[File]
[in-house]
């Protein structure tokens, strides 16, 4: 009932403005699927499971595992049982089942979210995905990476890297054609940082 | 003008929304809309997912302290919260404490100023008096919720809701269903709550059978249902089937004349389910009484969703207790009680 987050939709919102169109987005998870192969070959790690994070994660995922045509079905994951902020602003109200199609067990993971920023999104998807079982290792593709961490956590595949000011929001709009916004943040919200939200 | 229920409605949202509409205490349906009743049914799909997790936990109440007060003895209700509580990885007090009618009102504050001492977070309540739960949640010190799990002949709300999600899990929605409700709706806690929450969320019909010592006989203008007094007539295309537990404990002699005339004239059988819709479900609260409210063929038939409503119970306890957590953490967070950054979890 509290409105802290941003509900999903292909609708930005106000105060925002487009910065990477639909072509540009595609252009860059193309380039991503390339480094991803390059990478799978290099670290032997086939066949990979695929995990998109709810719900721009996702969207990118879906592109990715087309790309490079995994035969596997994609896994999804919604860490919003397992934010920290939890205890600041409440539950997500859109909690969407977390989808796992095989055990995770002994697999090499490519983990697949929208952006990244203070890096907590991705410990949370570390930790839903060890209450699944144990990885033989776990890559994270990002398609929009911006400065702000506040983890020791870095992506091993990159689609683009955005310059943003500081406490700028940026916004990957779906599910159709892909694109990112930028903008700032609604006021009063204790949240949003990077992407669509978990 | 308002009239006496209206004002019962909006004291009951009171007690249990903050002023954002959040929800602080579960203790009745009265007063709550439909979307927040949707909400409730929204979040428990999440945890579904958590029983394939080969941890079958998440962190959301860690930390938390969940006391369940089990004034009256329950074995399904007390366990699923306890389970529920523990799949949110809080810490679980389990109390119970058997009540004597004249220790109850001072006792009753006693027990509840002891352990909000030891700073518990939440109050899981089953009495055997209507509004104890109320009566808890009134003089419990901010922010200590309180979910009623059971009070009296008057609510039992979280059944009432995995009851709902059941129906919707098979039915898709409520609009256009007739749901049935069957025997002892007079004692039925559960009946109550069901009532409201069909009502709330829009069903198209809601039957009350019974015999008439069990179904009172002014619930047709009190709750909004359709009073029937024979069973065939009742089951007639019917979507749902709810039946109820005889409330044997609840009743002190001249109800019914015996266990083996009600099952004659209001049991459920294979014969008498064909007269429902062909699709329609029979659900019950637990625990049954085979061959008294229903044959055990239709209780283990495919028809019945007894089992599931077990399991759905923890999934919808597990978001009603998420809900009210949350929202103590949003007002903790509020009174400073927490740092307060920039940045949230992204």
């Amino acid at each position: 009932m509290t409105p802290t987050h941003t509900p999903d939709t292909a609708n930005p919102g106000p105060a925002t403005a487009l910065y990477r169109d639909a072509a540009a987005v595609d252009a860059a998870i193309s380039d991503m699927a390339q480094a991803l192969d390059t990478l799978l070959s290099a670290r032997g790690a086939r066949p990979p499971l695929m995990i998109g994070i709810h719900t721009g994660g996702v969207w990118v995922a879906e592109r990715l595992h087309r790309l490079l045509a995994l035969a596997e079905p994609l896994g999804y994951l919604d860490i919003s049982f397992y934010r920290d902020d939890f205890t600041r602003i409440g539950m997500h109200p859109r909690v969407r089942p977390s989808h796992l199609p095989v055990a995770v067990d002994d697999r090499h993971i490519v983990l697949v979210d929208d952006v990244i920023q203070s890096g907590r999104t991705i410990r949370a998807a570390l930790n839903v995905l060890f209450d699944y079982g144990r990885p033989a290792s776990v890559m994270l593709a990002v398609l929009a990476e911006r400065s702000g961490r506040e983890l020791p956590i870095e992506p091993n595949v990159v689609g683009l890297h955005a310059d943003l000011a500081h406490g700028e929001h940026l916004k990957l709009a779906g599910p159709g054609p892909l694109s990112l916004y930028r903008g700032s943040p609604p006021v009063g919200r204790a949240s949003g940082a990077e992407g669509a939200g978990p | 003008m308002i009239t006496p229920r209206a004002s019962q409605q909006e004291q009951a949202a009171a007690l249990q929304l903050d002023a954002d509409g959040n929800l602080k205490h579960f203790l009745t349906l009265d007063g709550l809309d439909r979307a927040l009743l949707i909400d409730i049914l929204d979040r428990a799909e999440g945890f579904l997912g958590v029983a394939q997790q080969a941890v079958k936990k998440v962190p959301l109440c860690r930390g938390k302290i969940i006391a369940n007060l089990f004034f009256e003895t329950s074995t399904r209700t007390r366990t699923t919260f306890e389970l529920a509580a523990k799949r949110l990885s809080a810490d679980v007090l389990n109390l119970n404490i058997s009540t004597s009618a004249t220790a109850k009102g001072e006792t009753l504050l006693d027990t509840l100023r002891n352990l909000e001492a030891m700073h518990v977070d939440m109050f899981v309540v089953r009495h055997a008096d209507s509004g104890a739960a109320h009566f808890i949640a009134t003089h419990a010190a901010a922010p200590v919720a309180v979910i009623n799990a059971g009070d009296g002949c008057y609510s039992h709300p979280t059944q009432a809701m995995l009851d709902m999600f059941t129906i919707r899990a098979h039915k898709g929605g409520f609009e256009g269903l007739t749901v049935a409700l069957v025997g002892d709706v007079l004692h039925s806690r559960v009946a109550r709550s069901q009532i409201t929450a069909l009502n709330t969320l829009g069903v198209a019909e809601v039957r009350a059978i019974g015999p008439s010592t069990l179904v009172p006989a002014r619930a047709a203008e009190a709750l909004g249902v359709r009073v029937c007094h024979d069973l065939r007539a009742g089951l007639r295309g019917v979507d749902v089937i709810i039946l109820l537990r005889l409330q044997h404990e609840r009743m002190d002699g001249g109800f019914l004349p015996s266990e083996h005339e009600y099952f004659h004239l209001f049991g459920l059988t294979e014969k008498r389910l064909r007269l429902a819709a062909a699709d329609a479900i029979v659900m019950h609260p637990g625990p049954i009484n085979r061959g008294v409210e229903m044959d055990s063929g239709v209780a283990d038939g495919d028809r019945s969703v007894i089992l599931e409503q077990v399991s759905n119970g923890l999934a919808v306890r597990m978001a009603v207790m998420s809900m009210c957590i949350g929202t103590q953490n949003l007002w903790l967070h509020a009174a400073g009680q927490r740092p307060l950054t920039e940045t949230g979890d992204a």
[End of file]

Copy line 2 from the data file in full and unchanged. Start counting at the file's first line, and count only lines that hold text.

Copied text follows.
């Protein structure tokens, strides 16, 4: 009932403005699927499971595992049982089942979210995905990476890297054609940082 | 003008929304809309997912302290919260404490100023008096919720809701269903709550059978249902089937004349389910009484969703207790009680 987050939709919102169109987005998870192969070959790690994070994660995922045509079905994951902020602003109200199609067990993971920023999104998807079982290792593709961490956590595949000011929001709009916004943040919200939200 | 229920409605949202509409205490349906009743049914799909997790936990109440007060003895209700509580990885007090009618009102504050001492977070309540739960949640010190799990002949709300999600899990929605409700709706806690929450969320019909010592006989203008007094007539295309537990404990002699005339004239059988819709479900609260409210063929038939409503119970306890957590953490967070950054979890 509290409105802290941003509900999903292909609708930005106000105060925002487009910065990477639909072509540009595609252009860059193309380039991503390339480094991803390059990478799978290099670290032997086939066949990979695929995990998109709810719900721009996702969207990118879906592109990715087309790309490079995994035969596997994609896994999804919604860490919003397992934010920290939890205890600041409440539950997500859109909690969407977390989808796992095989055990995770002994697999090499490519983990697949929208952006990244203070890096907590991705410990949370570390930790839903060890209450699944144990990885033989776990890559994270990002398609929009911006400065702000506040983890020791870095992506091993990159689609683009955005310059943003500081406490700028940026916004990957779906599910159709892909694109990112930028903008700032609604006021009063204790949240949003990077992407669509978990 | 308002009239006496209206004002019962909006004291009951009171007690249990903050002023954002959040929800602080579960203790009745009265007063709550439909979307927040949707909400409730929204979040428990999440945890579904958590029983394939080969941890079958998440962190959301860690930390938390969940006391369940089990004034009256329950074995399904007390366990699923306890389970529920523990799949949110809080810490679980389990109390119970058997009540004597004249220790109850001072006792009753006693027990509840002891352990909000030891700073518990939440109050899981089953009495055997209507509004104890109320009566808890009134003089419990901010922010200590309180979910009623059971009070009296008057609510039992979280059944009432995995009851709902059941129906919707098979039915898709409520609009256009007739749901049935069957025997002892007079004692039925559960009946109550069901009532409201069909009502709330829009069903198209809601039957009350019974015999008439069990179904009172002014619930047709009190709750909004359709009073029937024979069973065939009742089951007639019917979507749902709810039946109820005889409330044997609840009743002190001249109800019914015996266990083996009600099952004659209001049991459920294979014969008498064909007269429902062909699709329609029979659900019950637990625990049954085979061959008294229903044959055990239709209780283990495919028809019945007894089992599931077990399991759905923890999934919808597990978001009603998420809900009210949350929202103590949003007002903790509020009174400073927490740092307060920039940045949230992204």